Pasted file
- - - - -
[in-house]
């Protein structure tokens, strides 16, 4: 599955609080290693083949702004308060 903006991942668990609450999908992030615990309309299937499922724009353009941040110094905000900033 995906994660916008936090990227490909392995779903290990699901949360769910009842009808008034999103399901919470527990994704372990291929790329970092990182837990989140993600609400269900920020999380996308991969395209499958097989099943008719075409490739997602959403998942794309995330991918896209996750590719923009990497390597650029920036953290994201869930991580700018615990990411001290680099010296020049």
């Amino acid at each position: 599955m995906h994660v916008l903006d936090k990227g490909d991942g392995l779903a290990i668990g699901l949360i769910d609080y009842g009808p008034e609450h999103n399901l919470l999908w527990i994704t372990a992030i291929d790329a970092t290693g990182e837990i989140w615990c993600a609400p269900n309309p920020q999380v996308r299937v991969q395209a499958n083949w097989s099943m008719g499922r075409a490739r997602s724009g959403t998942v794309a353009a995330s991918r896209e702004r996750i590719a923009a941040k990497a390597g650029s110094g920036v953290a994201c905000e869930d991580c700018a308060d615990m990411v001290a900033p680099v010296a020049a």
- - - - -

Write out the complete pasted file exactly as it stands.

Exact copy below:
[in-house]
């Protein structure tokens, strides 16, 4: 599955609080290693083949702004308060 903006991942668990609450999908992030615990309309299937499922724009353009941040110094905000900033 995906994660916008936090990227490909392995779903290990699901949360769910009842009808008034999103399901919470527990994704372990291929790329970092990182837990989140993600609400269900920020999380996308991969395209499958097989099943008719075409490739997602959403998942794309995330991918896209996750590719923009990497390597650029920036953290994201869930991580700018615990990411001290680099010296020049």
């Amino acid at each position: 599955m995906h994660v916008l903006d936090k990227g490909d991942g392995l779903a290990i668990g699901l949360i769910d609080y009842g009808p008034e609450h999103n399901l919470l999908w527990i994704t372990a992030i291929d790329a970092t290693g990182e837990i989140w615990c993600a609400p269900n309309p920020q999380v996308r299937v991969q395209a499958n083949w097989s099943m008719g499922r075409a490739r997602s724009g959403t998942v794309a353009a995330s991918r896209e702004r996750i590719a923009a941040k990497a390597g650029s110094g920036v953290a994201c905000e869930d991580c700018a308060d615990m990411v001290a900033p680099v010296a020049a």